A Cary plastic surgeon just returned from south Sudan, where she worked with Samaritan's Purse to repair cleft lips.
Cramped in a small room, Dr. Cynthia Gregg helped change lives in south Sudan.
"We were able to do 90 cases in six days," Gregg said.
Exhausting, but rewarding, is how Gregg describes her trip, repairing 90 cleft lips in a small village hospital.
"There were some very extreme cases, and our patients aged from 6 months to 60 years of age," she said. "We had several mom and dad and children come in with the same defect."
Gregg operated on the little boy while another surgeon operated on his mom just a few feet away.
"So we had one small room with three tables going at all times," she said.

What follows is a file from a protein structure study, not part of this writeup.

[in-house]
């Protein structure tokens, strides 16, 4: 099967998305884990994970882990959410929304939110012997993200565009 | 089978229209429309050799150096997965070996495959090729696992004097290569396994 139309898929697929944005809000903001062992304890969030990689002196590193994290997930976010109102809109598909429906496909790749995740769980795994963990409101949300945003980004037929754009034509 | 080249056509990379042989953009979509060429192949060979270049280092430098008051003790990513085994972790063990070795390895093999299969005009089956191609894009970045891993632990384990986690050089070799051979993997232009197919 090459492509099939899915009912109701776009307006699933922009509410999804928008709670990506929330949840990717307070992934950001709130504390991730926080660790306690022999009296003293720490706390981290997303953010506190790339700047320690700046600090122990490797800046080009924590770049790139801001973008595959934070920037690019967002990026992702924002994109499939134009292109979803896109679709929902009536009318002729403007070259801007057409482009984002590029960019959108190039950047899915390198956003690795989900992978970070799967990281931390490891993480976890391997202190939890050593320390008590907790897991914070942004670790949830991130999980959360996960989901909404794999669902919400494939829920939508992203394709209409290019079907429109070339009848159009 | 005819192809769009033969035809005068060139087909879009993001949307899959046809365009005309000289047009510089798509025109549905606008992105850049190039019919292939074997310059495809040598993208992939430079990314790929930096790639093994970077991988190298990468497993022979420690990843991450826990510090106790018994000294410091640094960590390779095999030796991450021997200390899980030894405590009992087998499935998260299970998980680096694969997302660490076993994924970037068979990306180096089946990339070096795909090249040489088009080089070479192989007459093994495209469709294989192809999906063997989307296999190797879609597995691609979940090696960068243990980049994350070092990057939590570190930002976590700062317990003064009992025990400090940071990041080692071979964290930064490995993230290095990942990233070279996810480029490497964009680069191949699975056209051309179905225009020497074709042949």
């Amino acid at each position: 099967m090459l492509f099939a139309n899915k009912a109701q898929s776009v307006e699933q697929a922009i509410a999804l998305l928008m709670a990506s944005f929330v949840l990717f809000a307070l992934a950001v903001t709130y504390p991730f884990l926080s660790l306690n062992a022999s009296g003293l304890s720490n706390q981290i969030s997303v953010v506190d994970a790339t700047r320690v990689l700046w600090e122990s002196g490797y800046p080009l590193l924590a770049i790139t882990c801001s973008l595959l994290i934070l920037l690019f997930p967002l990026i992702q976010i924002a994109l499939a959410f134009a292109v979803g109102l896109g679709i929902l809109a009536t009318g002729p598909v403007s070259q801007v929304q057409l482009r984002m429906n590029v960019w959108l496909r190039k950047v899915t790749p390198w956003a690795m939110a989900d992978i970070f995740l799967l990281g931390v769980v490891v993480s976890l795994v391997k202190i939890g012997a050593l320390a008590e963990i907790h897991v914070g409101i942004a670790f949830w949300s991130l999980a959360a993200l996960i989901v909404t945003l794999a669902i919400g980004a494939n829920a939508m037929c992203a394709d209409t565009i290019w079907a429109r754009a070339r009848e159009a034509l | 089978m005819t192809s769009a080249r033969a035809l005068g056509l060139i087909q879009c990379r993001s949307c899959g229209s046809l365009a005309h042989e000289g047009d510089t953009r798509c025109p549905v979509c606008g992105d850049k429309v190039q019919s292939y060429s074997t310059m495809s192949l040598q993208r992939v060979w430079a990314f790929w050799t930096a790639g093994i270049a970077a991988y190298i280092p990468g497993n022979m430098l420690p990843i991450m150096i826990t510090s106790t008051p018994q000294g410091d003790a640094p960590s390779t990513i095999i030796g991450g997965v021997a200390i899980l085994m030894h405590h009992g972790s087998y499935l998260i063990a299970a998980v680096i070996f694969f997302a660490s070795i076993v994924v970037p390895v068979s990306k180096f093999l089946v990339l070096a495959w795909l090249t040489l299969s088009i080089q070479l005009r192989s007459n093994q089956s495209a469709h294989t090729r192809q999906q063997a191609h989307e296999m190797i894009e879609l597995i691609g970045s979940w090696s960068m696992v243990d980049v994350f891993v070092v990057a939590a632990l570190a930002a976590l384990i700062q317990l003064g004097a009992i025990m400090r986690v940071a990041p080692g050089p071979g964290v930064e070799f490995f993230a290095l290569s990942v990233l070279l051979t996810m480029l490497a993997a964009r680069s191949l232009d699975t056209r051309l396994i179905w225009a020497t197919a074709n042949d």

They operated 12 hours a day with no hot water.
But Gregg said it was life-changing, especially for children who live in a culture where defects are scorned.
"We had eight children who came in who were actually given the name ‘deformed' - their name was ‘deformed.'"
After the surgery, the local pastor came by and said, ‘Today is the day for your new name.'"
That re-naming ceremony was an emotional one. One little boy was named David and another Matthew James as a one-hour procedure changed their entire lives.
Gregg will take another medical trip to Kenya to repair cleft lips and palates in July.